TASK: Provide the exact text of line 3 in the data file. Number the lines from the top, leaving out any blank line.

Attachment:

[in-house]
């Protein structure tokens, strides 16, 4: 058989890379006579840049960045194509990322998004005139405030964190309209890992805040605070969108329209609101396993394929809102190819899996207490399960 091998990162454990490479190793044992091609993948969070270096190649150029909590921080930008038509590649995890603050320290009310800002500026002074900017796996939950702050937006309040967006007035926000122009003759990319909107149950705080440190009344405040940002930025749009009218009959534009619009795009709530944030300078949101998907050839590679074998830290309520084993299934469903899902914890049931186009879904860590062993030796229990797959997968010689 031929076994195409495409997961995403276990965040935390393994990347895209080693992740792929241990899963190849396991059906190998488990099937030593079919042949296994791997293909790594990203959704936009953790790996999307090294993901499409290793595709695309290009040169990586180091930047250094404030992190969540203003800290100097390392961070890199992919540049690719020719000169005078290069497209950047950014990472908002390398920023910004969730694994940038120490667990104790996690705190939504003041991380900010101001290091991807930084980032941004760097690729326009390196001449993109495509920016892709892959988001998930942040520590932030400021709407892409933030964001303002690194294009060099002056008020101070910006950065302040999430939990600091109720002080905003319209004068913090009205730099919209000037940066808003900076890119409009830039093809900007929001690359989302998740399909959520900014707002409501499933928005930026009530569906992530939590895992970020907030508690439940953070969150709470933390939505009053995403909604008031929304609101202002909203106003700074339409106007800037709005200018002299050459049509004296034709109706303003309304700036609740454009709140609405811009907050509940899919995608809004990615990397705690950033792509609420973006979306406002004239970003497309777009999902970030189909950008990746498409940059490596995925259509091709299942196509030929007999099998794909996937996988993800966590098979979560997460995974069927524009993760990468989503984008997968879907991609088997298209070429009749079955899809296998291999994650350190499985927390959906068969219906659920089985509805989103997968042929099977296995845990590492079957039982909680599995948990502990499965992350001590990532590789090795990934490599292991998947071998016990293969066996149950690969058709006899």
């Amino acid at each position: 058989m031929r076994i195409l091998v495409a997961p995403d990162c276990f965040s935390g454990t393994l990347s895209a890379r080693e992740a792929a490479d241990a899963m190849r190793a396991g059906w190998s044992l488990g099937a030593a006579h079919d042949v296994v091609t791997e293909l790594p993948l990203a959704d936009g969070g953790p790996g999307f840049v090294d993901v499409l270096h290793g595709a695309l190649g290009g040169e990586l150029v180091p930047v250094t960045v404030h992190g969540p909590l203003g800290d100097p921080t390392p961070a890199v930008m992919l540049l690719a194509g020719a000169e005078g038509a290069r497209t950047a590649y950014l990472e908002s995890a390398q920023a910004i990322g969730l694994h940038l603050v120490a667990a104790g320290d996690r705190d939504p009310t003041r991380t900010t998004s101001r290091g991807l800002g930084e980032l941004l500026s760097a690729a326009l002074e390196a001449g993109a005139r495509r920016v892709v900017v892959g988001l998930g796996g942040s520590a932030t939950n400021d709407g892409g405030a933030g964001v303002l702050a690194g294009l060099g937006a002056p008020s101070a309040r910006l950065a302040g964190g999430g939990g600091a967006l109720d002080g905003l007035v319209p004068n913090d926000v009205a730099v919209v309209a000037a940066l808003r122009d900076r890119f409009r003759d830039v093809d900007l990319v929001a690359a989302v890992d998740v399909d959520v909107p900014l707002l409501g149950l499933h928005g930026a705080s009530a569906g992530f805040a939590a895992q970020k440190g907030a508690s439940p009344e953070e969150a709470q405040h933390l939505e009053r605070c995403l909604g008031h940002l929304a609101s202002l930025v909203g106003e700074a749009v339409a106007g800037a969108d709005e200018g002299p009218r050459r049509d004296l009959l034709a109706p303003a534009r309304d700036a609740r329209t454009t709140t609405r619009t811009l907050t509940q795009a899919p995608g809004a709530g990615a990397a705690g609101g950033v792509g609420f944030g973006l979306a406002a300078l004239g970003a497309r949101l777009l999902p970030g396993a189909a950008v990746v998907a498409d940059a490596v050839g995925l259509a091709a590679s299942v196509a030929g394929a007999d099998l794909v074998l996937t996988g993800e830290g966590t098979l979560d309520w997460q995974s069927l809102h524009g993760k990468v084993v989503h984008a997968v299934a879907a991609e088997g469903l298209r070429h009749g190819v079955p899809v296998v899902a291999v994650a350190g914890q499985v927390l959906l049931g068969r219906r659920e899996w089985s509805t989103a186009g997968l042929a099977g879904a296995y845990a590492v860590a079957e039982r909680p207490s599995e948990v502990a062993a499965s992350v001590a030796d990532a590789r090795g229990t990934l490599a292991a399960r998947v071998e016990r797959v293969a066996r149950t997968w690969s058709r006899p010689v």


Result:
């Amino acid at each position: 058989m031929r076994i195409l091998v495409a997961p995403d990162c276990f965040s935390g454990t393994l990347s895209a890379r080693e992740a792929a490479d241990a899963m190849r190793a396991g059906w190998s044992l488990g099937a030593a006579h079919d042949v296994v091609t791997e293909l790594p993948l990203a959704d936009g969070g953790p790996g999307f840049v090294d993901v499409l270096h290793g595709a695309l190649g290009g040169e990586l150029v180091p930047v250094t960045v404030h992190g969540p909590l203003g800290d100097p921080t390392p961070a890199v930008m992919l540049l690719a194509g020719a000169e005078g038509a290069r497209t950047a590649y950014l990472e908002s995890a390398q920023a910004i990322g969730l694994h940038l603050v120490a667990a104790g320290d996690r705190d939504p009310t003041r991380t900010t998004s101001r290091g991807l800002g930084e980032l941004l500026s760097a690729a326009l002074e390196a001449g993109a005139r495509r920016v892709v900017v892959g988001l998930g796996g942040s520590a932030t939950n400021d709407g892409g405030a933030g964001v303002l702050a690194g294009l060099g937006a002056p008020s101070a309040r910006l950065a302040g964190g999430g939990g600091a967006l109720d002080g905003l007035v319209p004068n913090d926000v009205a730099v919209v309209a000037a940066l808003r122009d900076r890119f409009r003759d830039v093809d900007l990319v929001a690359a989302v890992d998740v399909d959520v909107p900014l707002l409501g149950l499933h928005g930026a705080s009530a569906g992530f805040a939590a895992q970020k440190g907030a508690s439940p009344e953070e969150a709470q405040h933390l939505e009053r605070c995403l909604g008031h940002l929304a609101s202002l930025v909203g106003e700074a749009v339409a106007g800037a969108d709005e200018g002299p009218r050459r049509d004296l009959l034709a109706p303003a534009r309304d700036a609740r329209t454009t709140t609405r619009t811009l907050t509940q795009a899919p995608g809004a709530g990615a990397a705690g609101g950033v792509g609420f944030g973006l979306a406002a300078l004239g970003a497309r949101l777009l999902p970030g396993a189909a950008v990746v998907a498409d940059a490596v050839g995925l259509a091709a590679s299942v196509a030929g394929a007999d099998l794909v074998l996937t996988g993800e830290g966590t098979l979560d309520w997460q995974s069927l809102h524009g993760k990468v084993v989503h984008a997968v299934a879907a991609e088997g469903l298209r070429h009749g190819v079955p899809v296998v899902a291999v994650a350190g914890q499985v927390l959906l049931g068969r219906r659920e899996w089985s509805t989103a186009g997968l042929a099977g879904a296995y845990a590492v860590a079957e039982r909680p207490s599995e948990v502990a062993a499965s992350v001590a030796d990532a590789r090795g229990t990934l490599a292991a399960r998947v071998e016990r797959v293969a066996r149950t997968w690969s058709r006899p010689v």